Video: Ghosts of Ipswich past revealed

EVIDENCE of medieval Ipswich has been unearthed on a building site.

Tom Potter

EVIDENCE of medieval Ipswich has been unearthed on a building site.

Archaeological work in Grimwade Street has uncovered a large medieval kiln where two semi-detached houses are due to be built.

The kiln which archaeologists believe made peg tiles, dates back to between the 15th and early 17th century.

Covering around 200 square metres, it was constructed from plain roof tiles laid one on top of the other.

Among the discoveries made so far are a number of glazed floor tiles, most of which are plain-glazed green, yellow and orange, but some decorated tiles are also being unearthed.

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The discoveries bolster evidence that the north east area of town was the location of pottery and building material production for a long period.

John Newman, from the council's archaeological service, said: “It represents a very interesting example of a pottery and brick/tile industry on the north eastern side of historic Ipswich.

“The earlier pottery kilns of Saxon date are around the Cox Lane end of St Helens Street and later kilns to the east, with 19th century brick and tile kilns in the area of the college.”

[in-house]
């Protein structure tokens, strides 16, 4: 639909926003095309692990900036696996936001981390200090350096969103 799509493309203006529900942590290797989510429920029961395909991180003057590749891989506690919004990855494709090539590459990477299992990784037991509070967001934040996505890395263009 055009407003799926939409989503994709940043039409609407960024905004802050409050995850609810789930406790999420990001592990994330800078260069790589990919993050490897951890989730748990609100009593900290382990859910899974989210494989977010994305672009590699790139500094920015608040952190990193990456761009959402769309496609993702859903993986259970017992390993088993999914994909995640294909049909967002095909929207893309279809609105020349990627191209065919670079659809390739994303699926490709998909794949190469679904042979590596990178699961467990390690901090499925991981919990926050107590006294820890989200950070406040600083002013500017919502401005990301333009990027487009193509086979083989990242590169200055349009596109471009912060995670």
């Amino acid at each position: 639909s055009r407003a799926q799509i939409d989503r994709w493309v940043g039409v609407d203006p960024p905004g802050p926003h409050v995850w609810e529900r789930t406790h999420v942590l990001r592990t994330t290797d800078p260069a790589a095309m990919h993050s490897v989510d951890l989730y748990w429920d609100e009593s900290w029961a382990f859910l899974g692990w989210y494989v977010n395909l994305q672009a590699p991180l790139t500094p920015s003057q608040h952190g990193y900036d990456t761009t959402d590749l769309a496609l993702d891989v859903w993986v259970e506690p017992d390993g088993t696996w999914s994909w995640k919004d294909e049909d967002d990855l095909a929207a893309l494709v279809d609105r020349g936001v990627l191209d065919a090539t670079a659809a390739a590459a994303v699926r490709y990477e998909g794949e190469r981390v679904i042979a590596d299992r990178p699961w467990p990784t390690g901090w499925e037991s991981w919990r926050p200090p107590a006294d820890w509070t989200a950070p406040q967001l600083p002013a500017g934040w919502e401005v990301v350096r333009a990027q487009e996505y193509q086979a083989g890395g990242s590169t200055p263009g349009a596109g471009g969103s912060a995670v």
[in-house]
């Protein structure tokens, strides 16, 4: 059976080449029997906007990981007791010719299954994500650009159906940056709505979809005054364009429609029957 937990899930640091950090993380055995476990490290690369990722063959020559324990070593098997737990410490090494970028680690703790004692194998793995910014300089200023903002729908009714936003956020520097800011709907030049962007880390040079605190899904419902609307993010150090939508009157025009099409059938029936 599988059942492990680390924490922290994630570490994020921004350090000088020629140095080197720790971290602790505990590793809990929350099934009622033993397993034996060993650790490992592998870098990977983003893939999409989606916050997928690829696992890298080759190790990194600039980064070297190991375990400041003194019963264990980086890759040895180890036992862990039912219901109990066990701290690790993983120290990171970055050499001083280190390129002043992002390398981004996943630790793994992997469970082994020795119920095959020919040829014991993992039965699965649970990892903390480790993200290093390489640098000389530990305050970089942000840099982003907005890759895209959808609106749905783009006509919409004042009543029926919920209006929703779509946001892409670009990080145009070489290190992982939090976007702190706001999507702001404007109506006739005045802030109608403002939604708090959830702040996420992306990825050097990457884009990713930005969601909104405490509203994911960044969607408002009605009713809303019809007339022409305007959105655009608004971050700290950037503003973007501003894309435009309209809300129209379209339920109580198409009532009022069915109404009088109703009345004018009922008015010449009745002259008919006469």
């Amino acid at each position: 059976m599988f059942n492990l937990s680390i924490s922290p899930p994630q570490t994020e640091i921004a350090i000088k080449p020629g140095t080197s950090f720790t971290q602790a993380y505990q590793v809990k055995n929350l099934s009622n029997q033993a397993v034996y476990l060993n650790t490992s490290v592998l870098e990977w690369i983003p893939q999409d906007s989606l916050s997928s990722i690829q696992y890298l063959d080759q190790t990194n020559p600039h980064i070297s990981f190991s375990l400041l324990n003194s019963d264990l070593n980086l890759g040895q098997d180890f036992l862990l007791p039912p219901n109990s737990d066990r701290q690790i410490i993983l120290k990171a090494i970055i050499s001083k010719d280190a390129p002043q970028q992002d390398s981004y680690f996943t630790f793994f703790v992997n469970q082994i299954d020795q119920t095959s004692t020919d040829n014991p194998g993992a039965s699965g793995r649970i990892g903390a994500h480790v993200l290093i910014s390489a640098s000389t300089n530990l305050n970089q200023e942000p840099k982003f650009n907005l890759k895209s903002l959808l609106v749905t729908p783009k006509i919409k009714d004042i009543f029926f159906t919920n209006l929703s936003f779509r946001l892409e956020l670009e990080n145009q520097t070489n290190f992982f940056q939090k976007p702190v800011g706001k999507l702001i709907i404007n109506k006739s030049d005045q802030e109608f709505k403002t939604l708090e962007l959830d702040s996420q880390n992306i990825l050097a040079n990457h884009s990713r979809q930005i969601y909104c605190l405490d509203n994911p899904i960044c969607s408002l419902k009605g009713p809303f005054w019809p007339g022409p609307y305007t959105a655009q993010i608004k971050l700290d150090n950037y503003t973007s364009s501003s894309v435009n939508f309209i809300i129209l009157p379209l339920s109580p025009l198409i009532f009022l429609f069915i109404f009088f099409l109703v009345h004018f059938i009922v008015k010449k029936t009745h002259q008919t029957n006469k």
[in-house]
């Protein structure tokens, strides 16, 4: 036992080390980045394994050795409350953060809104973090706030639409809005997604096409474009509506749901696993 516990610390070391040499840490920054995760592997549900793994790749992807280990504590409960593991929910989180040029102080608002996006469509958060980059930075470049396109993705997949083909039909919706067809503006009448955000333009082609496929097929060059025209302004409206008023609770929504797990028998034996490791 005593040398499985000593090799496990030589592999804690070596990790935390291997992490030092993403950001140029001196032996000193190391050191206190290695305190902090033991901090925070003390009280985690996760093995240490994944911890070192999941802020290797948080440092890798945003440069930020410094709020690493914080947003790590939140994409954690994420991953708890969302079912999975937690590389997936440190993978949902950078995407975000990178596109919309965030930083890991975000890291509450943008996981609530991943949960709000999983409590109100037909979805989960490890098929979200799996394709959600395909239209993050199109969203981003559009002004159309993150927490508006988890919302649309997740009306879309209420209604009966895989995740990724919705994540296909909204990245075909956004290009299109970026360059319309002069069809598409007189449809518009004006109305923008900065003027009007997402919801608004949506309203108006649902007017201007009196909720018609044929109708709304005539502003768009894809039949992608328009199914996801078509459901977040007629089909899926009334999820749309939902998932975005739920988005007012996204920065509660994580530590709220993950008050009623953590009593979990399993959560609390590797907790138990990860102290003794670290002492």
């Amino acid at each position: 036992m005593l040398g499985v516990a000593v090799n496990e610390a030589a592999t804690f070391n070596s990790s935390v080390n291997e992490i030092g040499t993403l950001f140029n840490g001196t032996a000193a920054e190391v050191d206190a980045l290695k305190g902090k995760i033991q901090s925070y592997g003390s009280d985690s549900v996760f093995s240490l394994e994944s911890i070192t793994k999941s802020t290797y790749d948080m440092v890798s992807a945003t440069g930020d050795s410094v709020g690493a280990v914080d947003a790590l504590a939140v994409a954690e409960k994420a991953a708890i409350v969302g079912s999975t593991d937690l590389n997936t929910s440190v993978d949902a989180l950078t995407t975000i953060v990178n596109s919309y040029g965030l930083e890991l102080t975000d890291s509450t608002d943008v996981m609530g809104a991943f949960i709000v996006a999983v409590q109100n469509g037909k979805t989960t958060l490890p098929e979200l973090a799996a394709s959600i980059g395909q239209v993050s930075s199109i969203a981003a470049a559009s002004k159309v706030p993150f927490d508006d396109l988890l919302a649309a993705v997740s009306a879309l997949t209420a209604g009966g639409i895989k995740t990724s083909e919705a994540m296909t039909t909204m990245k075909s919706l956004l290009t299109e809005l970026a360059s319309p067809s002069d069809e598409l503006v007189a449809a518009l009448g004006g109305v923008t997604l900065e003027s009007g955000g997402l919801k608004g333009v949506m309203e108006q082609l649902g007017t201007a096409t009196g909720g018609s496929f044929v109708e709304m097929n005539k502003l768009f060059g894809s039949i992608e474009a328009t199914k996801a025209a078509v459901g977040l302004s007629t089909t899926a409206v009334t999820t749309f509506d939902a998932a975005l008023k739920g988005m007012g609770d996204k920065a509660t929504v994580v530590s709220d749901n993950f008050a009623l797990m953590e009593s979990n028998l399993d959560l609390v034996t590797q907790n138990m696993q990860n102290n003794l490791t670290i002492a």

The dig has been funded by Rainbow Developments - the construction company in charge of the building work - and is the latest in a long list of historical excavations in Ipswich, piecing together our industrial past.

The Ipswich Archaeological Trust believes the Anglo-Saxon pottery industry was concentrated south of Carr Street and extended along the south side of St Helen's Street.

Stuart Boulter, senior project officer in charge of the excavation, said: “The earliest pottery kilns are under the Co-op. As time goes on, the location of the kilns moves further out of town.

“We tend to find tiles that haven't been fired properly and are thrown away because they weren't good enough to use.”

In 1982 a kiln was excavated in Fore Street, suggesting the pottery industry moved during the medieval period. Then, in 2002, a monitoring of building construction to the rear of St Helen's Street revealed a tile-built kiln thought to be post medieval in date.

The location would have been ideal with London clay available on what is now the Suffolk College site, and water from the stream running down from Spring Road.


The kiln in Grimwade Street is the latest in a long line of intriguing archaeological finds.

- In 2004 artefacts dating back 200,000 years were found in Stoke railway tunnel.

There was a geological layer of mammal bones of tigers and mammoths - most of the bones remaining where they had been deposited by water flow thousands of years ago.”

- In March of the same year, Channel 4's Time Team came to town to excavate the back garden of homes in Castle Hill, uncovering the secrets of a Roman villa that once stood in the area.

- In 2005 the foundations of medieval merchant houses were discovered at Cranfields Mill.

- More recently skeletons have been found on the Bond Street end of the County Hall site.

Radiocarbon dating indicated they were from as far back as 600-710 AD and 670-880 AD.

- Elsewhere, evaluation trenching on the UCS site in Duke Street confirmed that that area of the docks was not developed until after the Wet Dock was completed in 1842. Prior to that it was used for ship-building.

The cellar of a single house, dating to 18th century was located and exposed, including the remnants of an earlier, 17th century structure.